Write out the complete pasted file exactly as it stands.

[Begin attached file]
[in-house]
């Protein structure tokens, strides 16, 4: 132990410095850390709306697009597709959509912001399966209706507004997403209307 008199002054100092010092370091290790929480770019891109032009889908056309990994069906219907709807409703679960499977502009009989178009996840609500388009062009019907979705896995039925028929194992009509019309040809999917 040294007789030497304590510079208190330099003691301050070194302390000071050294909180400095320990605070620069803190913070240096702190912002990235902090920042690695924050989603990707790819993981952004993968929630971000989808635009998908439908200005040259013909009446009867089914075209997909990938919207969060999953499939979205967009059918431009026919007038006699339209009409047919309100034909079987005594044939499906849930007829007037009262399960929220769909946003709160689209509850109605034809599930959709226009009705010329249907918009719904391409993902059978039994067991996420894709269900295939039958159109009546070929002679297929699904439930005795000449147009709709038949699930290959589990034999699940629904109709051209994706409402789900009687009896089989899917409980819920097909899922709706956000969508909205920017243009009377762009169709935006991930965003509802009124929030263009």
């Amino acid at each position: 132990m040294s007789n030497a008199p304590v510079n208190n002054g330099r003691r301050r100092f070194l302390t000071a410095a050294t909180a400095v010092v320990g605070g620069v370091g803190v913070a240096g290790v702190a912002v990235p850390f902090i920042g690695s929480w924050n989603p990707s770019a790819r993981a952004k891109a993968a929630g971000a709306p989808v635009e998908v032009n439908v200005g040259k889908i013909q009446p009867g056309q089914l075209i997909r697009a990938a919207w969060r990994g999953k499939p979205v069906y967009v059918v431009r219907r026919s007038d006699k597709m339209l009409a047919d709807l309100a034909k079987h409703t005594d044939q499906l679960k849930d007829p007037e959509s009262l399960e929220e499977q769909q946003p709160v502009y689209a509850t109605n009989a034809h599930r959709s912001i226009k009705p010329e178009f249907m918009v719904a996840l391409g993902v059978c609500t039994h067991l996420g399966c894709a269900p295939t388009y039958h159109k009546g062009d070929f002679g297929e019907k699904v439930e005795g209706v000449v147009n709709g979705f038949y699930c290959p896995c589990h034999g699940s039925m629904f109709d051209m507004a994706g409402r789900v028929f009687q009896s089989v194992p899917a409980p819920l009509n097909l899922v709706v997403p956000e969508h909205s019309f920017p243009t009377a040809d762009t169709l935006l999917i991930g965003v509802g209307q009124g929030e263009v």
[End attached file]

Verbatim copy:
[in-house]
């Protein structure tokens, strides 16, 4: 132990410095850390709306697009597709959509912001399966209706507004997403209307 008199002054100092010092370091290790929480770019891109032009889908056309990994069906219907709807409703679960499977502009009989178009996840609500388009062009019907979705896995039925028929194992009509019309040809999917 040294007789030497304590510079208190330099003691301050070194302390000071050294909180400095320990605070620069803190913070240096702190912002990235902090920042690695924050989603990707790819993981952004993968929630971000989808635009998908439908200005040259013909009446009867089914075209997909990938919207969060999953499939979205967009059918431009026919007038006699339209009409047919309100034909079987005594044939499906849930007829007037009262399960929220769909946003709160689209509850109605034809599930959709226009009705010329249907918009719904391409993902059978039994067991996420894709269900295939039958159109009546070929002679297929699904439930005795000449147009709709038949699930290959589990034999699940629904109709051209994706409402789900009687009896089989899917409980819920097909899922709706956000969508909205920017243009009377762009169709935006991930965003509802009124929030263009």
């Amino acid at each position: 132990m040294s007789n030497a008199p304590v510079n208190n002054g330099r003691r301050r100092f070194l302390t000071a410095a050294t909180a400095v010092v320990g605070g620069v370091g803190v913070a240096g290790v702190a912002v990235p850390f902090i920042g690695s929480w924050n989603p990707s770019a790819r993981a952004k891109a993968a929630g971000a709306p989808v635009e998908v032009n439908v200005g040259k889908i013909q009446p009867g056309q089914l075209i997909r697009a990938a919207w969060r990994g999953k499939p979205v069906y967009v059918v431009r219907r026919s007038d006699k597709m339209l009409a047919d709807l309100a034909k079987h409703t005594d044939q499906l679960k849930d007829p007037e959509s009262l399960e929220e499977q769909q946003p709160v502009y689209a509850t109605n009989a034809h599930r959709s912001i226009k009705p010329e178009f249907m918009v719904a996840l391409g993902v059978c609500t039994h067991l996420g399966c894709a269900p295939t388009y039958h159109k009546g062009d070929f002679g297929e019907k699904v439930e005795g209706v000449v147009n709709g979705f038949y699930c290959p896995c589990h034999g699940s039925m629904f109709d051209m507004a994706g409402r789900v028929f009687q009896s089989v194992p899917a409980p819920l009509n097909l899922v709706v997403p956000e969508h909205s019309f920017p243009t009377a040809d762009t169709l935006l999917i991930g965003v509802g209307q009124g929030e263009v």